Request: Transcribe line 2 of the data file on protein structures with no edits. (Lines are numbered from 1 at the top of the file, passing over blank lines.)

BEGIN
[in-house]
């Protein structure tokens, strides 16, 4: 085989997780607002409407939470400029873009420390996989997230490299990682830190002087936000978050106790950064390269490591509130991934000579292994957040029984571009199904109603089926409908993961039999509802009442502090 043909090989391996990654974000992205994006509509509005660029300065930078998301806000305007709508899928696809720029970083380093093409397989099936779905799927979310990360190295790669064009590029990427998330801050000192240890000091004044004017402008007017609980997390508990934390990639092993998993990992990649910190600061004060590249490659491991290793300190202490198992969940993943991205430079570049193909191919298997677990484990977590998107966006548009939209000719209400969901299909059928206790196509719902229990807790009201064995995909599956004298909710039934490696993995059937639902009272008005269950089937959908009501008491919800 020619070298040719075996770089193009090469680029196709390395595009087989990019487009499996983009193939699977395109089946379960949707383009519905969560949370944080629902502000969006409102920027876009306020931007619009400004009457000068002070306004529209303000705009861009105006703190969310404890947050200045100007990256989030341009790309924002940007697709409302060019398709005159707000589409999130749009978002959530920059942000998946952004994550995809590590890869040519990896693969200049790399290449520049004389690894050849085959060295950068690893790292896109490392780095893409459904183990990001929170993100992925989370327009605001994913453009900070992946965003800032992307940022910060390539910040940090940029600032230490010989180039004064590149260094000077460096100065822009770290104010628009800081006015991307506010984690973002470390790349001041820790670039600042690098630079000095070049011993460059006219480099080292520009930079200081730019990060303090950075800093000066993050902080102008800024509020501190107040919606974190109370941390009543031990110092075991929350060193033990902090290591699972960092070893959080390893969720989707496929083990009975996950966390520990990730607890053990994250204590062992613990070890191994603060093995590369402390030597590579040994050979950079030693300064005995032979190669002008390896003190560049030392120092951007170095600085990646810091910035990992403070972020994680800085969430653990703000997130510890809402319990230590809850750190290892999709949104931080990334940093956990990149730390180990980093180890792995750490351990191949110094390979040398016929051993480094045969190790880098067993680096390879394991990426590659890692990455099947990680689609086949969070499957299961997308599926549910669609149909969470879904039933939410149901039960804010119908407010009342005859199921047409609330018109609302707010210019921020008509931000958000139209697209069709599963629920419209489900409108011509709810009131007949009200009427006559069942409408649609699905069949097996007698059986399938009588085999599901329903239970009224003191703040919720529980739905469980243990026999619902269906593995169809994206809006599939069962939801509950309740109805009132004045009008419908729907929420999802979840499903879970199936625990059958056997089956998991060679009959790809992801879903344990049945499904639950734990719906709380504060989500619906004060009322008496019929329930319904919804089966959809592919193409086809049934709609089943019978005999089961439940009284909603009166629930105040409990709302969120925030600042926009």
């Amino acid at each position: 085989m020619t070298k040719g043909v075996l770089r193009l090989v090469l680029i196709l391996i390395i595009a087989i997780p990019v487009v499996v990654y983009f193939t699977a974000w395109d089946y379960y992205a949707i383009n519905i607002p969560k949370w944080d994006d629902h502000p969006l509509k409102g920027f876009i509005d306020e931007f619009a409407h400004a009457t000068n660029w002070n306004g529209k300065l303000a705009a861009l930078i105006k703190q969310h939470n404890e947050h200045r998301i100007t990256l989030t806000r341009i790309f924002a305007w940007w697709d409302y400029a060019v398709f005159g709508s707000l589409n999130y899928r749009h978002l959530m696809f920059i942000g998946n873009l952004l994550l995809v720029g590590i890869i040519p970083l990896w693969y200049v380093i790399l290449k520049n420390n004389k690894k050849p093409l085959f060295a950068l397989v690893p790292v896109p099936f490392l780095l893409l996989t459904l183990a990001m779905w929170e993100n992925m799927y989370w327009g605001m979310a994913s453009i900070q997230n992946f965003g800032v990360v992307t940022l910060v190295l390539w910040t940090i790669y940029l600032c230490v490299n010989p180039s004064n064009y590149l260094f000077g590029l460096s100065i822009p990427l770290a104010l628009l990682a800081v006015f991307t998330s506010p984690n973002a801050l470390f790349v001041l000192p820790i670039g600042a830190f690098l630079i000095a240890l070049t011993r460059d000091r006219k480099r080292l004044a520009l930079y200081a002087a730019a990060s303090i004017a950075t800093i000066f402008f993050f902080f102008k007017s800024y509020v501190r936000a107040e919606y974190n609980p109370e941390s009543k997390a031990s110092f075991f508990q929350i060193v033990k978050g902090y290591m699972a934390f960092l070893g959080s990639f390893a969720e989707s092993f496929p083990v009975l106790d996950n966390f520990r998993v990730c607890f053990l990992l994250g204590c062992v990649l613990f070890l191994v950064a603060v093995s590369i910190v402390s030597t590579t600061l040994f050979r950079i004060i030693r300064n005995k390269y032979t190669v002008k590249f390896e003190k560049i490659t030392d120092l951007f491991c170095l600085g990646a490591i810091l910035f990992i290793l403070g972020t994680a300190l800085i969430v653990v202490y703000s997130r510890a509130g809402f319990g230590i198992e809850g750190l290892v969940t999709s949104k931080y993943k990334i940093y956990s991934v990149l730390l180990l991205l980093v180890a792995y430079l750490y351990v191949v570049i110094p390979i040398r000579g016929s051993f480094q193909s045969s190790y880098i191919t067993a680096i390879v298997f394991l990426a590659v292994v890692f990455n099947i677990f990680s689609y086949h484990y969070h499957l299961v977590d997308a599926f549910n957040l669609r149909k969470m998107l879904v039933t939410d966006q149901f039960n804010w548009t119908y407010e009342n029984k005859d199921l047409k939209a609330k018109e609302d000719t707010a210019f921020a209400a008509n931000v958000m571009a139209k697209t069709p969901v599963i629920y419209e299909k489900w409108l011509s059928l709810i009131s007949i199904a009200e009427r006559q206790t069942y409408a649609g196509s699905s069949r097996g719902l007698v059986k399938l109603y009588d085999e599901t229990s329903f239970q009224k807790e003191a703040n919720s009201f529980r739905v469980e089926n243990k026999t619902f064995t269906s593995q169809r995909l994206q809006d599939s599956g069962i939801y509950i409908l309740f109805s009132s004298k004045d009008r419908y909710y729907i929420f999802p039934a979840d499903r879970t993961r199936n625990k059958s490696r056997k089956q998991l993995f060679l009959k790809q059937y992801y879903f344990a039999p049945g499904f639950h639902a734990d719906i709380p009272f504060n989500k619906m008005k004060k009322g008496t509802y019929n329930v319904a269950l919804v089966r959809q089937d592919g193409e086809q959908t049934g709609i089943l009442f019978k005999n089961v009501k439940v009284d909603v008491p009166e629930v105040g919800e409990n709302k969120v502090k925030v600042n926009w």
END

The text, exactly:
């Protein structure tokens, strides 16, 4: 085989997780607002409407939470400029873009420390996989997230490299990682830190002087936000978050106790950064390269490591509130991934000579292994957040029984571009199904109603089926409908993961039999509802009442502090 043909090989391996990654974000992205994006509509509005660029300065930078998301806000305007709508899928696809720029970083380093093409397989099936779905799927979310990360190295790669064009590029990427998330801050000192240890000091004044004017402008007017609980997390508990934390990639092993998993990992990649910190600061004060590249490659491991290793300190202490198992969940993943991205430079570049193909191919298997677990484990977590998107966006548009939209000719209400969901299909059928206790196509719902229990807790009201064995995909599956004298909710039934490696993995059937639902009272008005269950089937959908009501008491919800 020619070298040719075996770089193009090469680029196709390395595009087989990019487009499996983009193939699977395109089946379960949707383009519905969560949370944080629902502000969006409102920027876009306020931007619009400004009457000068002070306004529209303000705009861009105006703190969310404890947050200045100007990256989030341009790309924002940007697709409302060019398709005159707000589409999130749009978002959530920059942000998946952004994550995809590590890869040519990896693969200049790399290449520049004389690894050849085959060295950068690893790292896109490392780095893409459904183990990001929170993100992925989370327009605001994913453009900070992946965003800032992307940022910060390539910040940090940029600032230490010989180039004064590149260094000077460096100065822009770290104010628009800081006015991307506010984690973002470390790349001041820790670039600042690098630079000095070049011993460059006219480099080292520009930079200081730019990060303090950075800093000066993050902080102008800024509020501190107040919606974190109370941390009543031990110092075991929350060193033990902090290591699972960092070893959080390893969720989707496929083990009975996950966390520990990730607890053990994250204590062992613990070890191994603060093995590369402390030597590579040994050979950079030693300064005995032979190669002008390896003190560049030392120092951007170095600085990646810091910035990992403070972020994680800085969430653990703000997130510890809402319990230590809850750190290892999709949104931080990334940093956990990149730390180990980093180890792995750490351990191949110094390979040398016929051993480094045969190790880098067993680096390879394991990426590659890692990455099947990680689609086949969070499957299961997308599926549910669609149909969470879904039933939410149901039960804010119908407010009342005859199921047409609330018109609302707010210019921020008509931000958000139209697209069709599963629920419209489900409108011509709810009131007949009200009427006559069942409408649609699905069949097996007698059986399938009588085999599901329903239970009224003191703040919720529980739905469980243990026999619902269906593995169809994206809006599939069962939801509950309740109805009132004045009008419908729907929420999802979840499903879970199936625990059958056997089956998991060679009959790809992801879903344990049945499904639950734990719906709380504060989500619906004060009322008496019929329930319904919804089966959809592919193409086809049934709609089943019978005999089961439940009284909603009166629930105040409990709302969120925030600042926009």